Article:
July 24, 2014 SIGN IN | REGISTER

Lobbyists Use Campaign-Style Opposition Research to Turn Tables on Rivals

“Some of the opposition research involves finding out what else a congressman could become busy with or could be troubled with ... and then we would exacerbate something else that’s already in play,” he said. “We did that.”

He noted that members and their aides have limited time and resources, so diverting an opponent’s attention to another matter could get him or her off their back.

When Abramoff’s team was up against the Jena Band of Choctaw Indians in Louisiana on a gaming matter, his staff worked to uncover the tribe’s vulnerabilities. Often, much of what turns up from oppo research can’t even be used, but Abramoff said whenever he took on a project, he wanted to learn everything he could about the opposition “so we know where we can hit them.”

“With a client where both are trying to present themselves as pure as the driven snow,” he said, “then bringing out the dirt, well, it’s part of the whole game. It’s all nuances and shades and little teeny things that tip the scale.”

Abramoff, of course, had no monopoly on the practice.

In the current fight over an immigration law overhaul, three organizations opposed to giving citizenship to undocumented immigrants said they have been the target of a smear campaign that seeks to discredit their conservative credentials, providing GOP lawmakers an excuse to back an overhaul of immigration laws.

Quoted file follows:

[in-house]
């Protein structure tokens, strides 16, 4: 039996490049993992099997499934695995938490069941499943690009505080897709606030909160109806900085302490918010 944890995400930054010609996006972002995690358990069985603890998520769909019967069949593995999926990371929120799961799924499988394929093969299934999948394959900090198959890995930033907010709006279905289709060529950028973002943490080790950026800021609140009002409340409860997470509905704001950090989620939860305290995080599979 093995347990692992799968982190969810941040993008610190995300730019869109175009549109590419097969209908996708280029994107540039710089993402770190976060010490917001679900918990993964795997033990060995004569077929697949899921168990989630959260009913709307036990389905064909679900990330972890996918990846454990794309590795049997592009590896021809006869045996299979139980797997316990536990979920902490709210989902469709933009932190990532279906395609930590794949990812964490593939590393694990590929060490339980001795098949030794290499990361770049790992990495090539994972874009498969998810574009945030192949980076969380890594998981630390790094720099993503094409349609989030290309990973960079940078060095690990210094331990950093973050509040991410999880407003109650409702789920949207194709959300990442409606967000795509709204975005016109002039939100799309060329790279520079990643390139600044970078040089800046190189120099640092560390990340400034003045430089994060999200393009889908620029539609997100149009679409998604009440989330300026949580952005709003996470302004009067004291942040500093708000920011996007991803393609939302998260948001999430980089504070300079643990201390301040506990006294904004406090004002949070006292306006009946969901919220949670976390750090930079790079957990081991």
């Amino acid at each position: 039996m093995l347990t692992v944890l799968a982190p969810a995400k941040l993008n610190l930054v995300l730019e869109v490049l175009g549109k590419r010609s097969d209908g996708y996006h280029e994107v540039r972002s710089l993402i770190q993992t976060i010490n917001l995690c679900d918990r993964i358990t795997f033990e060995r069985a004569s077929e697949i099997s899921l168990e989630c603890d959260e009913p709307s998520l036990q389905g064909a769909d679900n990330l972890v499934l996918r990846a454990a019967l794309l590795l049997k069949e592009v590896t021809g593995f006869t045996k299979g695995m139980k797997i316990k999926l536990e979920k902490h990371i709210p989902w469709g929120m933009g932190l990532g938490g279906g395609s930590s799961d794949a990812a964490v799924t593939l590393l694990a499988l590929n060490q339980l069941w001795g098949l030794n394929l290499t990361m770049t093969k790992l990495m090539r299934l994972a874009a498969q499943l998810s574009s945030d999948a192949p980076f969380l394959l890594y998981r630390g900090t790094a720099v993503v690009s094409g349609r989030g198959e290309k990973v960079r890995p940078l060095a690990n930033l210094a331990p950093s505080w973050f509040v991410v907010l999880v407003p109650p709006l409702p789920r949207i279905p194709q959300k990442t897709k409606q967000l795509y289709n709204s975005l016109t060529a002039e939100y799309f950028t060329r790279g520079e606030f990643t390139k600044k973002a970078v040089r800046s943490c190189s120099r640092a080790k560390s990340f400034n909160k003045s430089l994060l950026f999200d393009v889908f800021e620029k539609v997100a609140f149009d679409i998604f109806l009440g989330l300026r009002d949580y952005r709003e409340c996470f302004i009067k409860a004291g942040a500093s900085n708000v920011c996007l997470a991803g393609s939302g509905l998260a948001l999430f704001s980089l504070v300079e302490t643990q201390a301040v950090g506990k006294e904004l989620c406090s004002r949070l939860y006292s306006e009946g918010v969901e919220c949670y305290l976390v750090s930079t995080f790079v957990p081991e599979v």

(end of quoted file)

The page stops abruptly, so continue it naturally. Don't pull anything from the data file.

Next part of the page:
“Here we are in the middle of a heated, contentious immigration reform battle, and there’s no rules of engagement,” said Bob Dane, spokesman for one of the groups, Federation for American Immigration Reform. “It’s one trick tactic after another ... accusing FAIR of being a liberal group masquerading as a conservative group.”

Still, most lobbyists say they don’t use oppo research and contend that it contributes to dysfunction in Washington, D.C.

Mark Irion, a longtime lobbyist who recently joined the firm Levick as its president, said covert research doesn’t fit with his goal of coalition building, bringing sides together to arrive at good public policy. Instead, such tactics result in a burned-down village, and “the village in ashes here is gridlock,” he said.

Irion concedes, though, that the tactics can be effective.

“It’s not that opposition research doesn’t work, but if you’re in the business of communicating trust, building authentic conversations that result in good policy outcomes, then you don’t even really consider that as a tool,” he said.

Even one lobbyist who said privately that he has used oppo research in numerous client matters admitted it can be nasty business that breeds distrust and contributes to stalemate on Capitol Hill.

“We all have blood on our hands for making it worse,” this lobbyist said.

Hancock and others in his line of work are betting that the K Street market for oppo research will only grow.

“When you get a high-profile, high-impact public policy question, you’re going to see that actors are going to deploy every asset they can,” Hancock said. “I really believe our firm has professionalized this service on the political side, and there are numerous applications on the corporate side that we’re exploring.”

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